As I watch the ongoing public controversy about street-checks (aka “carding”) run-on like Niagara Falls, I’m often stuck by the statistical data typically quoted by the mainstream media and other critics, who claim that the practice is inherently biased against certain identifiable groups.
My life was forever changed after pulling the trigger in 1977 and taking the life of a penitentiary escapee who was about to kill a police recruit.As a result of my long journey through hell with post-traumatic stress disorder (PTSD), I’ve learned mental illness is truly a horrendous and lonely injury, requiring much compassion and care. Unfortunately, an underfunded, failing health agency — the Workplace Safety and Insurance Board (WSIB) — creates an untenable recovery atmosphere for us. WSIB is responsible for the recuperation of on-duty injuries but it actually inflicts harm to many police officers and other first responders suffering from Operational Stress Injuries (OSI).In 2010, I endeavoured to have the Ontario ombudsman (André Marin at the time) investigate the lack of treatment and assistance for police officers with PTSD by their policing services and the Ministry of Community Safety and Correctional Services (MCSCS). With the help of Toronto Sun reporter Mark Bonokowski, along with the OPP Veterans’ Association and the OPP Commissioned Officers’ Association (COA), we gained sufficient support for the ombudsman’s investigation into how the OPP and MCSCS addressed operational stress injuries affecting police officers. It resulted in his scathing report, In the Line of Duty. “Both the OPP and Ministry have been reluctant to acknowledge and tackle operational stress injuries among police and have shown little leadership in implementing proactive, preventive programs to help officers,” Marin concluded in the 2012 report.He made 34 recommendations, forcing positive change within Ontario and beyond.Unfortunately, the ombudsman would not investigate WSIB’s conduct at that time, as I had also requested.I believe there are hundreds of us who are unable to receive acceptable levels of care, nor financial support, for daily living needs. Benefits have been unfairly cancelled, treatments rejected, houses lost and families destroyed. Unbeknownst to me, I had been deemed to reach my level of maximum recovery on the same day that WSIB gave me benefits. This unjust designation came after I struggled for over 800 days to obtain these benefits. The fact that my condition is worsening doesn’t qualify me for additional assistance. Amazingly, I have never been notified or examined by any WSIB personnel to warrant this status. Nevertheless, the specialized treatment I so desperately require is now completely cut off.The Ontario Network of Injured Workers Group and the Federation of Labour recently submitted a major research paper to ombudsman Paul Dubé. It outlined over 550 mentally injured workers who, like myself, were also refused help and/or benefits by the WSIB. A WSIB oversight tribunal had determined these findings in their appropriately titled report, No Evidence. Still, the ombudsman has refused to conduct a thorough investigation into WSIB. It’s imperative that he does, otherwise no reasonable change will occur, as proven by the past seven years.I wonder where our police associations are when it comes to this issue? Where is the hewn cry from them to their memberships, encouraging everyone to contact the ombudsman? If WSIB took wheelchairs or crutches away from physically challenged officers, would there be a protest from policing groups? Most definitely, I say. Why not the same loud support for our mentally injured officers who are denied their special needs?Det./Insp. Bruce C. Kruger retired from the OPP after 30 years, having received several bravery and life-saving awards. He is a life-member of the OACP and Town Crier of Bracebridge, Ont.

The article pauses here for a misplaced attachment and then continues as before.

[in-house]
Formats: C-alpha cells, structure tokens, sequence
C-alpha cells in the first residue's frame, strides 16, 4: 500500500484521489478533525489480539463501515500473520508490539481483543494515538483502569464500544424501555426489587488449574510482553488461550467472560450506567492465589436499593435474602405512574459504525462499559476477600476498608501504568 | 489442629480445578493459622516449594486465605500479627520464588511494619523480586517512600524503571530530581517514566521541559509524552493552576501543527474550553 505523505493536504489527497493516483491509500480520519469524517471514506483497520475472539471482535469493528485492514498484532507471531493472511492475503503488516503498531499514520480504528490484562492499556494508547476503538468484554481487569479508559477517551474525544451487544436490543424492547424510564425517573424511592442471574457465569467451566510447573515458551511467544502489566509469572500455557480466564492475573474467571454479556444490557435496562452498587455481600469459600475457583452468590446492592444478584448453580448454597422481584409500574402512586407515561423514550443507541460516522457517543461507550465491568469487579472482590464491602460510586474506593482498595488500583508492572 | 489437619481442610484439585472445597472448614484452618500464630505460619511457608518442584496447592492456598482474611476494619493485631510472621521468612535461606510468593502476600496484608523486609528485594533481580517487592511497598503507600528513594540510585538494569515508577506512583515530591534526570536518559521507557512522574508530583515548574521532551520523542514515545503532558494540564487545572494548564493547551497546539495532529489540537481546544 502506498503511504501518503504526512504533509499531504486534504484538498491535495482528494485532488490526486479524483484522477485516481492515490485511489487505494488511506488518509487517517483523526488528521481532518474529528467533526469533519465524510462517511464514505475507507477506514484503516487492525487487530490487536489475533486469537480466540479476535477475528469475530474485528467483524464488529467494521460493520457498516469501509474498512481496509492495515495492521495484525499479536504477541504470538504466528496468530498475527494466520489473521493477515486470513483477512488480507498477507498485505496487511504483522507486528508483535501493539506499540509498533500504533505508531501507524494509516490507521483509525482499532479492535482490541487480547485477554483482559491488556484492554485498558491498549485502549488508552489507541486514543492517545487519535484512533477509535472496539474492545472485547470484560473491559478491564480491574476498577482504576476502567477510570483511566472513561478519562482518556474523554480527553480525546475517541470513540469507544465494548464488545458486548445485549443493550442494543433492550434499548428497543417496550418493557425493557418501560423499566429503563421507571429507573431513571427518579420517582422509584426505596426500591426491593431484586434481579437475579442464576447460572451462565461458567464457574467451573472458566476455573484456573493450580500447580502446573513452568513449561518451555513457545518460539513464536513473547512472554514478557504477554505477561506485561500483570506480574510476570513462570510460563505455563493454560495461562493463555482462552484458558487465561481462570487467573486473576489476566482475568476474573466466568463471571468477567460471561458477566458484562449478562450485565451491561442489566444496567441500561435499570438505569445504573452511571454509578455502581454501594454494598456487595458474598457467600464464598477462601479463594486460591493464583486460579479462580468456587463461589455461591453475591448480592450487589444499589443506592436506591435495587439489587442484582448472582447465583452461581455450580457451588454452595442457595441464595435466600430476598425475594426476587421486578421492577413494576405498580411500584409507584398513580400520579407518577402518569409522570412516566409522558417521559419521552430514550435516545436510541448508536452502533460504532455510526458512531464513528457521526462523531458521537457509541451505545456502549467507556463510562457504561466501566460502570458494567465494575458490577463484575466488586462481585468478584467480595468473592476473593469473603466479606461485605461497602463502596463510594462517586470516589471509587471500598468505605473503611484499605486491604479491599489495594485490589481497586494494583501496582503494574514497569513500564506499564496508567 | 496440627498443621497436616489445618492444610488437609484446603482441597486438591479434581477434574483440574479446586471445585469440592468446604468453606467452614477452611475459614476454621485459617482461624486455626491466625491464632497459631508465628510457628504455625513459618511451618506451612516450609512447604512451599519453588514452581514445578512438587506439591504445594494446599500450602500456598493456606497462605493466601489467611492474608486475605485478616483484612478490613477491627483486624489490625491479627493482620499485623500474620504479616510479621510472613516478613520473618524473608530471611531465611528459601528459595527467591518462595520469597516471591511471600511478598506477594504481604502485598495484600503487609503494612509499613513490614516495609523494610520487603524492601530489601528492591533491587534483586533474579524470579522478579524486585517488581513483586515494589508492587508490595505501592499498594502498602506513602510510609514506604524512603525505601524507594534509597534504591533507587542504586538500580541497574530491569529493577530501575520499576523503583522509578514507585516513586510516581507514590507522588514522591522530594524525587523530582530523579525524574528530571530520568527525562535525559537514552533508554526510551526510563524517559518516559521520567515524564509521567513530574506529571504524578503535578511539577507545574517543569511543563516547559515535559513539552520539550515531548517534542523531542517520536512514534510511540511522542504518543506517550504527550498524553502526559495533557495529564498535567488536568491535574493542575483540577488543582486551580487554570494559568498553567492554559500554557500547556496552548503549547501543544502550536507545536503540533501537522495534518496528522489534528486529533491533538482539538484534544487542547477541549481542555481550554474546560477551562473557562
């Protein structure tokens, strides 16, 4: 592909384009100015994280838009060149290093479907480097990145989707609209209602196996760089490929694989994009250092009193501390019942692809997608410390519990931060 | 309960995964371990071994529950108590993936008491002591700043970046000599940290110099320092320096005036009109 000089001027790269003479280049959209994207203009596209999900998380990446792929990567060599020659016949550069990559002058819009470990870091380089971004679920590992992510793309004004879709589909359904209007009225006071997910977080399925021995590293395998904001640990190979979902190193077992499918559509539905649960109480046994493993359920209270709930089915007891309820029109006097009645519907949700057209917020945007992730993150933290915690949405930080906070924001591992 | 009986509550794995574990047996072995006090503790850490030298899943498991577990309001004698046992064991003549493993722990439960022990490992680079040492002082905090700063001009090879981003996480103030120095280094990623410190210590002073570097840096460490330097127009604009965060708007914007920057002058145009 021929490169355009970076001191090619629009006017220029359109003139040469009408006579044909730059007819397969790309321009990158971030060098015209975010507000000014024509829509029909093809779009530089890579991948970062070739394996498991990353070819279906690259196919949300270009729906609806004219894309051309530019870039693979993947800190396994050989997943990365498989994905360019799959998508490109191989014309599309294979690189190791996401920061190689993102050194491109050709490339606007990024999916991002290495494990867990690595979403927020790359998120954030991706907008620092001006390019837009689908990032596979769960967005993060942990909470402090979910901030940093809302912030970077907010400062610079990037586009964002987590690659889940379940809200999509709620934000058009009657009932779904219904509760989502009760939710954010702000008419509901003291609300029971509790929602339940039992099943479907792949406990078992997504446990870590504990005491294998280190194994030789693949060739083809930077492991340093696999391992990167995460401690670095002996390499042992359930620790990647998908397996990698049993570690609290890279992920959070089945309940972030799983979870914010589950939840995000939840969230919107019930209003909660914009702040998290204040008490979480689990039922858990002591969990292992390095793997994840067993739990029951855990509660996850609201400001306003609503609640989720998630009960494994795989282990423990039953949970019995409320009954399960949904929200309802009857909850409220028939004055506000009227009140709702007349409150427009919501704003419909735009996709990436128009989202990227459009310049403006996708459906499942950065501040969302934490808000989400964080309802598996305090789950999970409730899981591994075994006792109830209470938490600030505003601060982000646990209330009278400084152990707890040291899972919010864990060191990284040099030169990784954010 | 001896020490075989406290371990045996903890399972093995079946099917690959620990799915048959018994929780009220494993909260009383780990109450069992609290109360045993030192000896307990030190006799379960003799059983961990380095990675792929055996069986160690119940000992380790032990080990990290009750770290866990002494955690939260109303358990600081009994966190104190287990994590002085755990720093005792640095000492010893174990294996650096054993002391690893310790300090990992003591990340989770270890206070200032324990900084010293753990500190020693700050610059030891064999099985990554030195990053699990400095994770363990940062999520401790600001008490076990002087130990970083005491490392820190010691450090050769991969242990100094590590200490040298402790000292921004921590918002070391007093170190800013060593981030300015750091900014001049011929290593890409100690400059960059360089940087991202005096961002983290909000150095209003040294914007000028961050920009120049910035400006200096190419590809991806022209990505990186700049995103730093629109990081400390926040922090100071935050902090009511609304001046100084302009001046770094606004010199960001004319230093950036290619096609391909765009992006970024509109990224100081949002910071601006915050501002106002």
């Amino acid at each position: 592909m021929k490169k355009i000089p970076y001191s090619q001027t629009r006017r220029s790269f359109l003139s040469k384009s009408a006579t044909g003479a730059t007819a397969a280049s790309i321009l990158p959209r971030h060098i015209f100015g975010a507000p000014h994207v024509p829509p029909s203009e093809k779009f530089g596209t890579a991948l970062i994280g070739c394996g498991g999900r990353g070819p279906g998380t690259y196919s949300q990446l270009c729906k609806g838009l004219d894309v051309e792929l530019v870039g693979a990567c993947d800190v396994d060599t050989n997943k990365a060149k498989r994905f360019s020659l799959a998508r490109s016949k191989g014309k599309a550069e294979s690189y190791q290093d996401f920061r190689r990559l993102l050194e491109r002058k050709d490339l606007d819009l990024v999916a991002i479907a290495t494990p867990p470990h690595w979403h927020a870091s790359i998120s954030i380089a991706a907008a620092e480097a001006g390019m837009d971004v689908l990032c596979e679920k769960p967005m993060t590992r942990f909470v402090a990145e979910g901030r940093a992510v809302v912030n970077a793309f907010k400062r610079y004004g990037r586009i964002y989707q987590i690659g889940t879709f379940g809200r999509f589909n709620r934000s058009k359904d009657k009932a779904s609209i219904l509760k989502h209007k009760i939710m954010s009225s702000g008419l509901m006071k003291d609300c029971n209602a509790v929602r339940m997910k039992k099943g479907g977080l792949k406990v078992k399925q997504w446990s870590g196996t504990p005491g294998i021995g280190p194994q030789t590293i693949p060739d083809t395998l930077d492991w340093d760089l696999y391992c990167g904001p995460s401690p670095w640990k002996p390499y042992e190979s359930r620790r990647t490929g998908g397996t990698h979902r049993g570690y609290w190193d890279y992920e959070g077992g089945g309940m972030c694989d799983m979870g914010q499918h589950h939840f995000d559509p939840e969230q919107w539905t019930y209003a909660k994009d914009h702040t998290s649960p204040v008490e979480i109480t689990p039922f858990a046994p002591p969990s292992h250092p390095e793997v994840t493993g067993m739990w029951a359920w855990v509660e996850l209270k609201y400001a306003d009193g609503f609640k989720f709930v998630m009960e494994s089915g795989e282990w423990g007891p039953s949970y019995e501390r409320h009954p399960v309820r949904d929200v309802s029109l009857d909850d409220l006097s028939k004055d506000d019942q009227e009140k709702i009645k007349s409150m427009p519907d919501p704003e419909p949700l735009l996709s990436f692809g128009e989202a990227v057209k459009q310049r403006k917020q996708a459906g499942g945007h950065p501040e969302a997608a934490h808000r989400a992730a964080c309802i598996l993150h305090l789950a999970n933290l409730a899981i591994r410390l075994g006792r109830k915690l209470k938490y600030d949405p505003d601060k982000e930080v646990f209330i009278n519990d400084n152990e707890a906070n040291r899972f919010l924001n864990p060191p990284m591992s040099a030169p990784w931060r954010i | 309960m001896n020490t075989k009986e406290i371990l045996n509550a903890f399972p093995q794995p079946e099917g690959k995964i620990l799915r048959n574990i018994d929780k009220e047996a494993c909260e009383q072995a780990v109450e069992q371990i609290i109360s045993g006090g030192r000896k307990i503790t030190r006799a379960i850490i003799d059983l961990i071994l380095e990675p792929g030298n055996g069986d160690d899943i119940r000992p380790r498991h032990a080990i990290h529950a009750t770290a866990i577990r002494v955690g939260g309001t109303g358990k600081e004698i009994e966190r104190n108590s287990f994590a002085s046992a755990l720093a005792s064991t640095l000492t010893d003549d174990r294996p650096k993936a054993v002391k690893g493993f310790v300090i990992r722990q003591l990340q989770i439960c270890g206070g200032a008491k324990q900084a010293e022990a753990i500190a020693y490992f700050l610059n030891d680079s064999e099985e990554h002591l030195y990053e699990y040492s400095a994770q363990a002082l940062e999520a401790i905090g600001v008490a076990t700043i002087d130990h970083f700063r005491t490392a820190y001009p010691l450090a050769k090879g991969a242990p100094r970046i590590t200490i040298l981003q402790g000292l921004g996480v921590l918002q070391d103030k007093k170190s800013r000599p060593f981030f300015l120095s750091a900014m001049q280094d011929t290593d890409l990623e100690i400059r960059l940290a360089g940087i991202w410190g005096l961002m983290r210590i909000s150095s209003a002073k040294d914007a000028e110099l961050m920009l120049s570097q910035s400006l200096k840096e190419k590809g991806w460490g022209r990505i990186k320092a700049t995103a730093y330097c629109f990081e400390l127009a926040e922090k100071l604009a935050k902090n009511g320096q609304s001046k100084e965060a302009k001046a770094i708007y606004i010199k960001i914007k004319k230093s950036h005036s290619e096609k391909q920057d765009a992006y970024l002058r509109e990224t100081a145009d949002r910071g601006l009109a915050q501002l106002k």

There has been much debate in the news, social media and social service reports on segregation/solitary confinement and interest groups, such as the Ontario Ombudsman’s office, have been calling to abolish or strictly limit the use of segregation in Ontario and Canada’s correctional institutions. This stance fails to take into consideration the reality faced by correctional officers daily.
If you were to ask one out of every 10 Torontonians what a special constable is, I’m sure the answer would sound along the lines of: “I have no idea,” or, “The police?”